Njeri Wagacha is a corporate lawyer specialising in Mergers and Acquisitions, Private Equity and Employment Law. She is a partner and head of East Africa for the Industrials, Manufacturing and Trade Sector at commercial law firm, Cliffe Dekker Hofmeyr (CDH).
What encouraged you to take on this specific field?
I always thought I would be a human rights lawyer. Nelson Mandela was released from prison on my birthday and the explanation of why it was “such a big deal” really affected my understanding of the world. I now understand that economic empowerment is a human right and being a corporate lawyer enables me to provide a service that in the best cases directly affects our economy. That is rewarding.
Did you face any challenges in your journey to becoming a legal practitioner?
I have applied and been rejected from roles I thought were the “be all and end all”. They were not. During the 2008 recession, the job I had secured was delayed for a year, which in turn delayed the timing of my qualification as a solicitor. I look back and say, everything happens the way it should and take comfort from that.
What advice would you give to women who would like to take this career path?
I will sound like a broken record to many of my mentees, but I always say as a member of a team, you need to add value. So take the time to learn everything you can when you are a junior lawyer so that when you are a senior, you never ask someone to do something, you yourself have never done. Working in legal practice may require you to go from photocopying and binding documents one minute, to negotiating an agreement and drafting amendments the next. Each task has its place and if you know how to do it all, you cannot be caught short.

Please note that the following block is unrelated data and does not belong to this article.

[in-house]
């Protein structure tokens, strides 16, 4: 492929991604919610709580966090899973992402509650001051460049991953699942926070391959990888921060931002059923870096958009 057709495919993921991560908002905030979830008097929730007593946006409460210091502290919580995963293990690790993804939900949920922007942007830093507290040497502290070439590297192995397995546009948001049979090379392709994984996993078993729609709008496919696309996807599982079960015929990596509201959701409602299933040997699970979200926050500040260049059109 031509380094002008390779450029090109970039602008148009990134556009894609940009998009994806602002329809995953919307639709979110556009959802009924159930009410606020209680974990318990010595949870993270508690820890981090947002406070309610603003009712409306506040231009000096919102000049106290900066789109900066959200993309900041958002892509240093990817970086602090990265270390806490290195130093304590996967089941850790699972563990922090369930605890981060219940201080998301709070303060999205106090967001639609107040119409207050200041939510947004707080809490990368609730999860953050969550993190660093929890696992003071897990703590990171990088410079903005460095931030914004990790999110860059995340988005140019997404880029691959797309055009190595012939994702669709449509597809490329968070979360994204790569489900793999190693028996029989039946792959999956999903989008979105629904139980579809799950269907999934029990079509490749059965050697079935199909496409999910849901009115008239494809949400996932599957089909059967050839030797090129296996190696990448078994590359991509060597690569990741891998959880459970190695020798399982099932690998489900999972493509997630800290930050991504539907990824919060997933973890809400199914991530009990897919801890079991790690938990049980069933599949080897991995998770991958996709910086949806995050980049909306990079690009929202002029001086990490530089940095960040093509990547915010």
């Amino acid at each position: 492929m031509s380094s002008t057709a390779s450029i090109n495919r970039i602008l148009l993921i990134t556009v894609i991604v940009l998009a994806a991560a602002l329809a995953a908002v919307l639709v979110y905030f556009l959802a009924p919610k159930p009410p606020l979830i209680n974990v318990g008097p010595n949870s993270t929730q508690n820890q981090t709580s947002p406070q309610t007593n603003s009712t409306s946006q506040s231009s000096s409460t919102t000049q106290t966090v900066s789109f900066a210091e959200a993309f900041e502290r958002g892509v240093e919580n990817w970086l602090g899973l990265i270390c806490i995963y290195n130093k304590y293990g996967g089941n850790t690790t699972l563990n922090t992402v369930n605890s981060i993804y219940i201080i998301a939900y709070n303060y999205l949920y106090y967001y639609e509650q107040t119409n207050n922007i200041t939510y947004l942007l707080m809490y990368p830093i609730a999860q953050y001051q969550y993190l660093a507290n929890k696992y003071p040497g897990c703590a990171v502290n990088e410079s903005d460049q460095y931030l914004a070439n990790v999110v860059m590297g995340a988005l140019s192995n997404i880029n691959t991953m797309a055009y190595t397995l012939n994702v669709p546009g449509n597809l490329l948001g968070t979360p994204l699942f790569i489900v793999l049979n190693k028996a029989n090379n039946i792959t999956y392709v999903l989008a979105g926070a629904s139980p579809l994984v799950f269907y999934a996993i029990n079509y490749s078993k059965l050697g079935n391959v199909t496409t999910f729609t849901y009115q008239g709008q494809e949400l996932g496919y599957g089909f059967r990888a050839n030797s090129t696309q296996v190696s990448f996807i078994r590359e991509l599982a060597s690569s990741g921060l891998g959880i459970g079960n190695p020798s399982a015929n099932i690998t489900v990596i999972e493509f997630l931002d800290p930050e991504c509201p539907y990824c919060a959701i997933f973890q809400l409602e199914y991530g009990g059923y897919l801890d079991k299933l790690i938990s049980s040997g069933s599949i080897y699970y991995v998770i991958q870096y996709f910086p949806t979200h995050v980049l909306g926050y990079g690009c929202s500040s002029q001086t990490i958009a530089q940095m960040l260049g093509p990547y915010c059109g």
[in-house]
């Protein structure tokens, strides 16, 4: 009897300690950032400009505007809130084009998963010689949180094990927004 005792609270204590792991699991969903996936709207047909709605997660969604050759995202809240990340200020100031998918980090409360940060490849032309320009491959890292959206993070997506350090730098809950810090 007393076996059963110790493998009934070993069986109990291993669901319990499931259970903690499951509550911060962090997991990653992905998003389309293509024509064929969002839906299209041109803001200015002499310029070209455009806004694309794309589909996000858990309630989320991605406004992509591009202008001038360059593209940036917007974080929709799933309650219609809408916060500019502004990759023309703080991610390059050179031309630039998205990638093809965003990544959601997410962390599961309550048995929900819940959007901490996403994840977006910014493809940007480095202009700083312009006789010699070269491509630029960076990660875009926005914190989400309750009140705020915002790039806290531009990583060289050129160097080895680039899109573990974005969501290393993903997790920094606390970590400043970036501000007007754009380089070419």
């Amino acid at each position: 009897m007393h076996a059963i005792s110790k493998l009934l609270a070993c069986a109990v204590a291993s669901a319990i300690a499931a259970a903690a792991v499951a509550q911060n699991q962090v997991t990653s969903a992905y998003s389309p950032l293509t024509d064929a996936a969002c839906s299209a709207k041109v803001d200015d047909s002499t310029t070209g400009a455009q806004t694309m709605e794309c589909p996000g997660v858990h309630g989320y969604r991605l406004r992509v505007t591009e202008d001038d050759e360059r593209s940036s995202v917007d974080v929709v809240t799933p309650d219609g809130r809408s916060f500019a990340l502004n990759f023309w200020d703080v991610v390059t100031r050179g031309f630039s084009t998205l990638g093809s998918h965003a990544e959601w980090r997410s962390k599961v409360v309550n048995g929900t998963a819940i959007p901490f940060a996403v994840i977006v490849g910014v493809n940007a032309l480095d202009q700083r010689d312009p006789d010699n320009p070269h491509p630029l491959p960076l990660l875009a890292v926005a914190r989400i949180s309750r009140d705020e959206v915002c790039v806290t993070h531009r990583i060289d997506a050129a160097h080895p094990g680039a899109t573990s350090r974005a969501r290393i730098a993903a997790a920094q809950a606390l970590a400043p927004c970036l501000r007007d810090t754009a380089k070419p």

Just how does one stand out as a junior?
Always, challenge yourself into speaking. Many times as a junior, I felt I had something to say or a question to ask, but was intimidated. I started challenging myself to at least make one contribution by the end of any meeting. It bolstered my confidence because most of the time, I asked something that someone else was thinking.
That means it is fine taking on a mentor?
Of course, it is part of speaking out. Take on a mentor or reverse mentor a senior. It will make it much easier to understand the issues lawyers are facing and in turn, see how you can contribute to making things better or put yourself in the shoes of someone else. Empathy is key. Have an authentic connection. Lawyers are in the service business. People buy services from people they like.
Speak on attitude issues when it comes to women seeing themselves as the ‘weaker sex’.
As women, we must know there are always going to be factors that are out of our control. Societal views and patriarchy are always going to be something to contend with. But there are ways to overcome this. The minute you realise you can only get validation from yourself, you begin to set yourself on a path that works for you. Be true to yourself and those around you; it starts with knowing who you are and who you want to be. I know it is easy to be reserved, but as women, we need to strive to be open.
What is the current state of gender equality in the legal sector in Kenya?
Although our Constitution promotes gender equality, gender-neutral policies sometimes do not deal with the unique challenges women face such as the responsibility of the family, which often times falls on women. Stereotypes also frequently allow men greater freedom than women to mingle, self-promote and form allegiances. Only when these are addressed can we truly achieve equality. This also speaks to most professions – not just law.
Tell us more about the power of mentorship to uplift women?
I am a mentor because I did not have one when I was a junior lawyer. Sometimes you need a sounding board, someone to share with who is impartial and will give you a common-sense answer. It is a privilege to share a mentees’ confidences and it is in these confidences a woman can blossom – not only because she knows she is valued, but because she knows someone is supporting her. There is no greater gift than having someone in your corner in a profession that can be cut-throat.
Credit: Achieving Woman